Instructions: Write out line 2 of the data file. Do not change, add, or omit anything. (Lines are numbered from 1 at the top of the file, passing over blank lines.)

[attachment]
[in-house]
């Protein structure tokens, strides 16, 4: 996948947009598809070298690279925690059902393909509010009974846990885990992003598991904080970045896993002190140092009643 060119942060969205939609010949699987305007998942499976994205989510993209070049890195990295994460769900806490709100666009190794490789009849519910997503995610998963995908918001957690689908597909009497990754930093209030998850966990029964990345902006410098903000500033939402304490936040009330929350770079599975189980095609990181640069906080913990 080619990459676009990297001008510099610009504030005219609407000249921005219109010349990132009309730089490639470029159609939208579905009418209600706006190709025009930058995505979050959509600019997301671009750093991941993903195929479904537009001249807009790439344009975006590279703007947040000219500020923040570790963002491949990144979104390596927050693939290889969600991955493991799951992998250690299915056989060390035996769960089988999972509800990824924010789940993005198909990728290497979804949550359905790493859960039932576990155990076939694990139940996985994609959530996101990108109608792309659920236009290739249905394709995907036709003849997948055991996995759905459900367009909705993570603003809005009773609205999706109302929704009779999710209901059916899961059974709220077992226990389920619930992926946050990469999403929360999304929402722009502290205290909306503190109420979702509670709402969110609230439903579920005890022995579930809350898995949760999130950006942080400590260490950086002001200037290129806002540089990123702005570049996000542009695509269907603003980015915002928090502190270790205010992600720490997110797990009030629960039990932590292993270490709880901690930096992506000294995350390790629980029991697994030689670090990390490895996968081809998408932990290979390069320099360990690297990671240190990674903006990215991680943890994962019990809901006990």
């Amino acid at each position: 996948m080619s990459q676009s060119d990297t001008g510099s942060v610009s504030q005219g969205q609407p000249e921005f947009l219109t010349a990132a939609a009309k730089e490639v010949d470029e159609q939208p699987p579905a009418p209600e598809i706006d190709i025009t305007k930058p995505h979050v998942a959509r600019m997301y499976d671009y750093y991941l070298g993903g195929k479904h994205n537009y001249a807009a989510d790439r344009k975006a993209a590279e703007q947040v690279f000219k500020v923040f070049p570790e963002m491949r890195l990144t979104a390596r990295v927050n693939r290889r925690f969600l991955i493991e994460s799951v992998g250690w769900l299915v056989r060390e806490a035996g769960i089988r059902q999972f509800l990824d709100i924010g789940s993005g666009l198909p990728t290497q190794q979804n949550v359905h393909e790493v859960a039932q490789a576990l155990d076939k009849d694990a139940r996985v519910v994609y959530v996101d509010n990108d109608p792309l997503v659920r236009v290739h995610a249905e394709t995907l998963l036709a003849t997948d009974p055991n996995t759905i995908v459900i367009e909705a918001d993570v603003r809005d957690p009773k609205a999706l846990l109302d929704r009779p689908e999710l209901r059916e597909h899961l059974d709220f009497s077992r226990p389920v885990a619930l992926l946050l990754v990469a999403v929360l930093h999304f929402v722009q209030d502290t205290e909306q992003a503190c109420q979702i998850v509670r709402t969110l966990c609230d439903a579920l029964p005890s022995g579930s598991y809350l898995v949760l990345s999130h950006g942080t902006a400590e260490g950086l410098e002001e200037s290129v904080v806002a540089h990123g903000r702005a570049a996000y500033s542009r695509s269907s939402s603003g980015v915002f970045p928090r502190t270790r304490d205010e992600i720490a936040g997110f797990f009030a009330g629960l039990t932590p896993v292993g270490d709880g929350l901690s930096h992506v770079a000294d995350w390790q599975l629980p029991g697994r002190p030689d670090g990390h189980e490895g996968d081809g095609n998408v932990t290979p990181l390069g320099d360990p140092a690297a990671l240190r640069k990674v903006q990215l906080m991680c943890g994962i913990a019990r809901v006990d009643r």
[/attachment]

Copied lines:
């Protein structure tokens, strides 16, 4: 996948947009598809070298690279925690059902393909509010009974846990885990992003598991904080970045896993002190140092009643 060119942060969205939609010949699987305007998942499976994205989510993209070049890195990295994460769900806490709100666009190794490789009849519910997503995610998963995908918001957690689908597909009497990754930093209030998850966990029964990345902006410098903000500033939402304490936040009330929350770079599975189980095609990181640069906080913990 080619990459676009990297001008510099610009504030005219609407000249921005219109010349990132009309730089490639470029159609939208579905009418209600706006190709025009930058995505979050959509600019997301671009750093991941993903195929479904537009001249807009790439344009975006590279703007947040000219500020923040570790963002491949990144979104390596927050693939290889969600991955493991799951992998250690299915056989060390035996769960089988999972509800990824924010789940993005198909990728290497979804949550359905790493859960039932576990155990076939694990139940996985994609959530996101990108109608792309659920236009290739249905394709995907036709003849997948055991996995759905459900367009909705993570603003809005009773609205999706109302929704009779999710209901059916899961059974709220077992226990389920619930992926946050990469999403929360999304929402722009502290205290909306503190109420979702509670709402969110609230439903579920005890022995579930809350898995949760999130950006942080400590260490950086002001200037290129806002540089990123702005570049996000542009695509269907603003980015915002928090502190270790205010992600720490997110797990009030629960039990932590292993270490709880901690930096992506000294995350390790629980029991697994030689670090990390490895996968081809998408932990290979390069320099360990690297990671240190990674903006990215991680943890994962019990809901006990």